IdeaXchange
New Hope Network IdeaXchange

What we really want in a leader

A leadership coach explains why having an expanded and deep awareness of everyone and everything that one’s leadership affects is a critical quality for leaders today.

What do these leaders in common?

  • Bill Gates, philanthropist and former Microsoft CEO
  • Nelson Mandela, former president of South Africa who changed the world’s view on apartheid
  • Warren Buffett, possibly the greatest stock investor of all time
  • Leymah Gbowee, Nobel Peace Prize winner for her leading role in ending the 14-year civil war in Liberia

They have mindful power. What is mindful power? It’s the profound combination of being personally powerful and extraordinarily mindful. It’s what we need in the leaders in our nutraceutical, whole foods and natural products industries.

We all know that history is full of powerful leaders who were not mindful. Genghis Khan, Adolf Hitler and Richard Nixon possessed great power but lacked mindfulness.

In leadership, mindfulness is having an expanded and deep awareness of everyone and everything that one’s leadership affects. It’s the understanding, caring and actions that have the greatest good for all. This is critically important for the nutraceutical, whole foods and natural products industries. 

Let’s delve into our examples of individual leaders who have great mindful power.

Bill Gates and his wife Melinda quietly use their billions of dollars to help solve some of the world’s most critical problems. For example, they provide matching funds to organizations committed to helping third-world countries develop clean water, which is a health and economic game-changer.

Nelson Mandela was an angry and potentially violent leader in his younger years. But during his 27 years of imprisonment for leading the anti-apartheid movement in South Africa, he became enormously mindful by engaging in a meditate type of process every day. When Mandela became the first black president of South Africa and had the opportunity to avenge his captors and oppressors, he instead chose to create peace, equality and racial integration. He’s one of the great political examples of mindful power in history.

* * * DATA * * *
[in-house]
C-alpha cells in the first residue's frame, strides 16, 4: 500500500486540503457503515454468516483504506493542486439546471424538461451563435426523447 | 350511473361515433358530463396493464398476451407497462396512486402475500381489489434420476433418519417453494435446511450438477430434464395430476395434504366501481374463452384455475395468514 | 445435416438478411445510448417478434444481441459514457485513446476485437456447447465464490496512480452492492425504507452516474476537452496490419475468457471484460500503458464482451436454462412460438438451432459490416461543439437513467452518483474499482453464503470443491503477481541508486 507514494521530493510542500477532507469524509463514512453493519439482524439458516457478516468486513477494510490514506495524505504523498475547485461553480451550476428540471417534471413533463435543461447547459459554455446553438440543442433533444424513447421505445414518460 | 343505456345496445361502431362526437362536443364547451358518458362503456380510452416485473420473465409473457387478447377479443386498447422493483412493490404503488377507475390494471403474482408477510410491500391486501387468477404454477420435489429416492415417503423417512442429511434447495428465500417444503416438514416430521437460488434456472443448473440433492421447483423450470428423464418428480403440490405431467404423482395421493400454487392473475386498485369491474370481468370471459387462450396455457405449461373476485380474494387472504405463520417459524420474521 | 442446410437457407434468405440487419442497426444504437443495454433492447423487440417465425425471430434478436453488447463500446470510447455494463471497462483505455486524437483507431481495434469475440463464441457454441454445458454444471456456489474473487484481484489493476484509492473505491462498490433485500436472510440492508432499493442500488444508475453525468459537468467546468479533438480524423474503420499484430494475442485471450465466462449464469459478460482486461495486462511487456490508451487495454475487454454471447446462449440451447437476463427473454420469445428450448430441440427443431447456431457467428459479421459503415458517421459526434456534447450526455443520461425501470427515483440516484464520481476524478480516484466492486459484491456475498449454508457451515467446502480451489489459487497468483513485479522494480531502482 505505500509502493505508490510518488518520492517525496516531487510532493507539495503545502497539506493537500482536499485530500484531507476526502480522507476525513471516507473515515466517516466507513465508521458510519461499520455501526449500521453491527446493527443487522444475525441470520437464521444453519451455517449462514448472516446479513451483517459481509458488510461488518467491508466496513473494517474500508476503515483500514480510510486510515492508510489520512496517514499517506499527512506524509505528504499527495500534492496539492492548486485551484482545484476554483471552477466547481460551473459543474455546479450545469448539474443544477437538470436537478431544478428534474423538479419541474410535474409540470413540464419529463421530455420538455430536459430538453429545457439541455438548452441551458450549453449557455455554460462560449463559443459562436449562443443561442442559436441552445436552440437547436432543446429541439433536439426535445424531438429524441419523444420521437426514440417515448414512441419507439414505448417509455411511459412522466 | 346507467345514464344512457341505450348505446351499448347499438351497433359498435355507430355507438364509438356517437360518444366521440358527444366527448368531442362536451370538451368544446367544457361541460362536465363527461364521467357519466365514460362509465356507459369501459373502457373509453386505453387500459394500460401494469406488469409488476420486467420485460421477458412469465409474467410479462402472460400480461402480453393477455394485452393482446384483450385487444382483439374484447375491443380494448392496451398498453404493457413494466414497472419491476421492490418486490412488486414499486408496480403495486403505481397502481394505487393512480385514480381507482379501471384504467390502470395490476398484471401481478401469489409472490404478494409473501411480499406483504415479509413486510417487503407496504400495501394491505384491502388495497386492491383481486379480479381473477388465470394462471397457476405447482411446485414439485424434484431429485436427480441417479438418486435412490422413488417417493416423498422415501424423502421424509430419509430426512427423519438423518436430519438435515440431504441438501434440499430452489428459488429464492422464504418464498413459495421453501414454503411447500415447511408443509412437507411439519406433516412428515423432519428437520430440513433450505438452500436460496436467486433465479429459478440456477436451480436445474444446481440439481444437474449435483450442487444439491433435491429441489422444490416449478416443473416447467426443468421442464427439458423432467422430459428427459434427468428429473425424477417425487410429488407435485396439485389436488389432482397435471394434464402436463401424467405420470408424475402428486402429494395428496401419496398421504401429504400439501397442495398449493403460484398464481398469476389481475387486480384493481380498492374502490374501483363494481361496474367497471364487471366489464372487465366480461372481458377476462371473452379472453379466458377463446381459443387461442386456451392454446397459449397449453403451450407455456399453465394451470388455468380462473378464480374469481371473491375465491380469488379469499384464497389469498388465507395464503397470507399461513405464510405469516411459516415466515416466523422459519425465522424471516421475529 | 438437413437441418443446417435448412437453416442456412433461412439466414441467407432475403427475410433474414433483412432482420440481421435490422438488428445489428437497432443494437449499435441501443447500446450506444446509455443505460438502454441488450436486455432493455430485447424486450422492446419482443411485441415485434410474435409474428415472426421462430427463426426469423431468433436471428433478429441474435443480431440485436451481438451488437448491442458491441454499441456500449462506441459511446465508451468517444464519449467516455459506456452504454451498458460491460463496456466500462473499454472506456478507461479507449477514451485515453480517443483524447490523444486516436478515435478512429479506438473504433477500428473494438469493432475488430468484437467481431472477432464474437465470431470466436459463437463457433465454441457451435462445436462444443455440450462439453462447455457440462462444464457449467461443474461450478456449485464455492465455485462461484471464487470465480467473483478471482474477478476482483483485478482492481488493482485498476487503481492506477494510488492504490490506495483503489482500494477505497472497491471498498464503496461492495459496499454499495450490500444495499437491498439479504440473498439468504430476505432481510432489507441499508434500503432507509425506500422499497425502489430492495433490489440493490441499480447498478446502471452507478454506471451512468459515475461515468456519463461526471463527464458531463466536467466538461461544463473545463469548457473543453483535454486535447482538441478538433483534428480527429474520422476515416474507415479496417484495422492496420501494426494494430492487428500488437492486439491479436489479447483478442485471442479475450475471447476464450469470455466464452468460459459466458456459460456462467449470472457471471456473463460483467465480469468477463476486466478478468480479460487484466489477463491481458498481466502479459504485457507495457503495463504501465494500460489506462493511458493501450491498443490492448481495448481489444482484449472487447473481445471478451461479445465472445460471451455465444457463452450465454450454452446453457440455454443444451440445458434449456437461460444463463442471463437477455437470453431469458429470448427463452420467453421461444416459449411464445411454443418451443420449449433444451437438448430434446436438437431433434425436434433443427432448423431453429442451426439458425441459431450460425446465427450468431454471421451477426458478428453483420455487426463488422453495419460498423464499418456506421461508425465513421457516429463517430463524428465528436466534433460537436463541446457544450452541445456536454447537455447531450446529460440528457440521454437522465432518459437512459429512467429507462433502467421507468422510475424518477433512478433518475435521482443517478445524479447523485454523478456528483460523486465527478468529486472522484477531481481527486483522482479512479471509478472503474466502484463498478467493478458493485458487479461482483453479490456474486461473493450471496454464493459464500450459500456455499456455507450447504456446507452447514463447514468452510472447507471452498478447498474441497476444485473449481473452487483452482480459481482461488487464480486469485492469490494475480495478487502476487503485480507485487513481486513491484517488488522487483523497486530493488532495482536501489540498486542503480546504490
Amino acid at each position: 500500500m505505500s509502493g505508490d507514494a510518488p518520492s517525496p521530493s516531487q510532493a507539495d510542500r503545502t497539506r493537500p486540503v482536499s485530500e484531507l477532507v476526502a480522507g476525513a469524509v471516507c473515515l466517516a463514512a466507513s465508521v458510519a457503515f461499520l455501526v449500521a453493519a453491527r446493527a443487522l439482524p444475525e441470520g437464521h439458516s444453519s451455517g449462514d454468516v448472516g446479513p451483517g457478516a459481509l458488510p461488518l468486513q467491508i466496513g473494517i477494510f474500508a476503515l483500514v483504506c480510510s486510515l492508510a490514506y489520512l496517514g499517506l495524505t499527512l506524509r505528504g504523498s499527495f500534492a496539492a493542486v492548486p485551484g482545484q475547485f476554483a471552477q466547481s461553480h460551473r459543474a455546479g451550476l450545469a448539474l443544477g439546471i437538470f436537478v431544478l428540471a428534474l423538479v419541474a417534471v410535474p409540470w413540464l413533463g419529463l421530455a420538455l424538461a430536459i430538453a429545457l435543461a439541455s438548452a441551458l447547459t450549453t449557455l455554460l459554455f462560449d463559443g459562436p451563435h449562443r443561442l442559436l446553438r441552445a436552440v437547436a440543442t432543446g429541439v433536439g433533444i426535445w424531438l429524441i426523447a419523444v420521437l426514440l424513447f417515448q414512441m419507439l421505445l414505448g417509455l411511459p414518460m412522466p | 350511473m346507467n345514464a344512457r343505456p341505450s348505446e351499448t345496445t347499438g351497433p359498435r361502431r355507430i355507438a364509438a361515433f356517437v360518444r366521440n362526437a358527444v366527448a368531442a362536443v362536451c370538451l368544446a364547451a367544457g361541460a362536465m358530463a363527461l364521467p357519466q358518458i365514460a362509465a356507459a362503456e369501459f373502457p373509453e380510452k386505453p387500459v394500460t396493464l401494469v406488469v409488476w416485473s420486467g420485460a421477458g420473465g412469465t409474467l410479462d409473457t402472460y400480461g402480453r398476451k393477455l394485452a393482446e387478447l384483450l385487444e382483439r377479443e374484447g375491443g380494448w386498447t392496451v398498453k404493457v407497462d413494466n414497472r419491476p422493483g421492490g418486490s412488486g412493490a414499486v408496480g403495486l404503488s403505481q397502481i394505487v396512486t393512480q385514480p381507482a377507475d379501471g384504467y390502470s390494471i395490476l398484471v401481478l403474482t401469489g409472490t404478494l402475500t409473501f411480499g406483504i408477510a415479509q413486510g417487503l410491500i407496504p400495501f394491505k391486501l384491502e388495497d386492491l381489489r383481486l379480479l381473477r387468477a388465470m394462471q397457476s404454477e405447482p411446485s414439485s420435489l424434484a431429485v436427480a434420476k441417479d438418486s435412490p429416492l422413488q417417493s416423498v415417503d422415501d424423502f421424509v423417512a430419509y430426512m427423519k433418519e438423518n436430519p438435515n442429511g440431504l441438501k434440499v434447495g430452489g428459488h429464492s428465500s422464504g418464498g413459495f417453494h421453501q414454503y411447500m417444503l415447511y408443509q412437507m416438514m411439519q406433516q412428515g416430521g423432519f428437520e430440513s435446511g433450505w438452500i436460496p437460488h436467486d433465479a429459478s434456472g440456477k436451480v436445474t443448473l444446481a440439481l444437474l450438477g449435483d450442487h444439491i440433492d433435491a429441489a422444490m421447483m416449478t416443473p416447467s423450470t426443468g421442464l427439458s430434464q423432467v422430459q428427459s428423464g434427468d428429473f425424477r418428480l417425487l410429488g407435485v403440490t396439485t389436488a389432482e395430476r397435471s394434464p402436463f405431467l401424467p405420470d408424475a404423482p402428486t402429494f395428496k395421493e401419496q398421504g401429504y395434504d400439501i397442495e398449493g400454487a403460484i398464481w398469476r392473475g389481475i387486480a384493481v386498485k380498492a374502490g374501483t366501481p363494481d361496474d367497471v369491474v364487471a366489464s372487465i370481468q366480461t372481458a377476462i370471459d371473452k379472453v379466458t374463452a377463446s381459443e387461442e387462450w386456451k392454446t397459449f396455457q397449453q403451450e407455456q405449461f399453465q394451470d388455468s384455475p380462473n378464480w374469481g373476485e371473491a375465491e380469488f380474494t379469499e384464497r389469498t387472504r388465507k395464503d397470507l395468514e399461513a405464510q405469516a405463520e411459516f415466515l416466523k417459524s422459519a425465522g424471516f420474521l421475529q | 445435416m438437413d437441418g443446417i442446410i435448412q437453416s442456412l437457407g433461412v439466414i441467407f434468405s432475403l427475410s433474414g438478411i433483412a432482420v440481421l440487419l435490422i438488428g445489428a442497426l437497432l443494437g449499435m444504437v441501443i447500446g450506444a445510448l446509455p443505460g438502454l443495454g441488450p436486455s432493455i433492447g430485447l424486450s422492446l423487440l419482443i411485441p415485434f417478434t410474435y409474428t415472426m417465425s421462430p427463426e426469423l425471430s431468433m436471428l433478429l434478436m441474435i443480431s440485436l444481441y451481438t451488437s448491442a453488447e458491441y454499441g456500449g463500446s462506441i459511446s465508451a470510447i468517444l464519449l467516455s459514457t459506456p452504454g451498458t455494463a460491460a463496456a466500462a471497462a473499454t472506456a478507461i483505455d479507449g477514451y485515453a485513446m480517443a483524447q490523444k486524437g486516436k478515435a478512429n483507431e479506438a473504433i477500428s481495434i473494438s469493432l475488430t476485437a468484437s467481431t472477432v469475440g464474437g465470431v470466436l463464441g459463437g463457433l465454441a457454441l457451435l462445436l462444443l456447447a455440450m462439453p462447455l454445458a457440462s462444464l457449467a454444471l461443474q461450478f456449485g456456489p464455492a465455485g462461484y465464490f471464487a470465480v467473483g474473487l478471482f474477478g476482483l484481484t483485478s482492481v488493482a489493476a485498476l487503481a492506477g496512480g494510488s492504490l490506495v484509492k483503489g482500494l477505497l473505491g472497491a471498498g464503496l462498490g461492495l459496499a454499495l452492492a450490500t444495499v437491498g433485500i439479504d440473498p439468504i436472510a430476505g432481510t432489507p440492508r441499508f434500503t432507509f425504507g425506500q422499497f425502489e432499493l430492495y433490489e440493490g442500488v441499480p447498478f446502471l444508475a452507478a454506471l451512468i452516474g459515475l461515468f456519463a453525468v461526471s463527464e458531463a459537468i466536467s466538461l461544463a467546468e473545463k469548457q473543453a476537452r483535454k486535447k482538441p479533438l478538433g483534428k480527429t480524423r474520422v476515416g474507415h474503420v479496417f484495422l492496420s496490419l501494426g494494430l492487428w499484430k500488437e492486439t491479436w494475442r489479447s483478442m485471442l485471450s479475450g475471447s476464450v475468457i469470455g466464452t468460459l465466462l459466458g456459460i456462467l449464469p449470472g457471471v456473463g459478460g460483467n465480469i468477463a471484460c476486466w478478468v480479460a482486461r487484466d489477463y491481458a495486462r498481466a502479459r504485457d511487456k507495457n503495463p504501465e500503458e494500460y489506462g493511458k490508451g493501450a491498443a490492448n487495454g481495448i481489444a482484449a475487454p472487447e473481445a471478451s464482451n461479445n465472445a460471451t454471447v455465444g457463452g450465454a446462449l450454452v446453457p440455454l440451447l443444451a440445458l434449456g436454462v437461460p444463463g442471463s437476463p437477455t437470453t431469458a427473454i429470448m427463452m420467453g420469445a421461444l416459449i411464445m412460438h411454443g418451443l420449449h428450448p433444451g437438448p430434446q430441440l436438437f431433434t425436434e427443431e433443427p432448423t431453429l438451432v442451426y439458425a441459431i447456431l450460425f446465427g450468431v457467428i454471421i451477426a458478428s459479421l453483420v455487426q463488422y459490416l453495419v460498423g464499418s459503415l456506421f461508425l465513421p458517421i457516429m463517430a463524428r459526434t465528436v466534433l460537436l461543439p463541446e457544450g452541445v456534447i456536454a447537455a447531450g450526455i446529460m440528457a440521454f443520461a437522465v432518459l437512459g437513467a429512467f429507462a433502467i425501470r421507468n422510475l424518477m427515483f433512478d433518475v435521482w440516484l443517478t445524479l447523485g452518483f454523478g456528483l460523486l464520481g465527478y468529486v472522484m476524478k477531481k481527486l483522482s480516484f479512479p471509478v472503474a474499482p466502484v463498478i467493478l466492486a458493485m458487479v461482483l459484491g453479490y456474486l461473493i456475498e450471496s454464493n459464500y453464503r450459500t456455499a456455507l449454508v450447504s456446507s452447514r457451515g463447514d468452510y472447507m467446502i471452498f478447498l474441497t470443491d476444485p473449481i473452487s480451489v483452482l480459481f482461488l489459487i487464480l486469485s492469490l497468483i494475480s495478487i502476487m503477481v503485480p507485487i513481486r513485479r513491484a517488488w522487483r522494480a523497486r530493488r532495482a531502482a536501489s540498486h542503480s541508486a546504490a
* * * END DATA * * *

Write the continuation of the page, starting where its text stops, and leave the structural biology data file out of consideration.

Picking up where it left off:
Warren Buffett has successfully challenged the world’s wealthiest individuals to donate the majority of their fortune to charitable organizations. The scores of billionaires who have committed are listed on Buffett’s website. He is catalyzing the redistribution of billions of dollars of wealth around the world to help solve its most critical problems.

Leymah Gbowee, the Nobel Peace Prize winner for her amazingly courageous and profoundly mindful role in ending the Liberian civil war, may be the most mindful. She’s certainly the most courageous of our four examples of leaders with mindful power. If you ever feel like you can’t make a difference because you don’t have the authority or resources, read about how Gbowee and a group of seven other women, with a combined financial resource of $10, stopped two warring armies in their tracks. She’s one of the most inspiring leaders in my Fearless Leaders book.

Strong personal power gives you the opportunity to become mindful. However, recent electroencephalogram (EEG) brain research suggests that as people gain power, or even perceive that they have more power, they tend to become less empathetic and mindful. Many great companies including Google and LinkedIn are bringing in mindful experts to teach their employees how to be more mindful like we do in the Secrets of Mindful Power Retreat. As you develop more inner strength and personal and/or positional power, it’s critical that you consciously work to develop your mindfulness. Mindful powerful can create immense inner peace and contentment in a visionary decision maker and … it’s what we all want in a leader.

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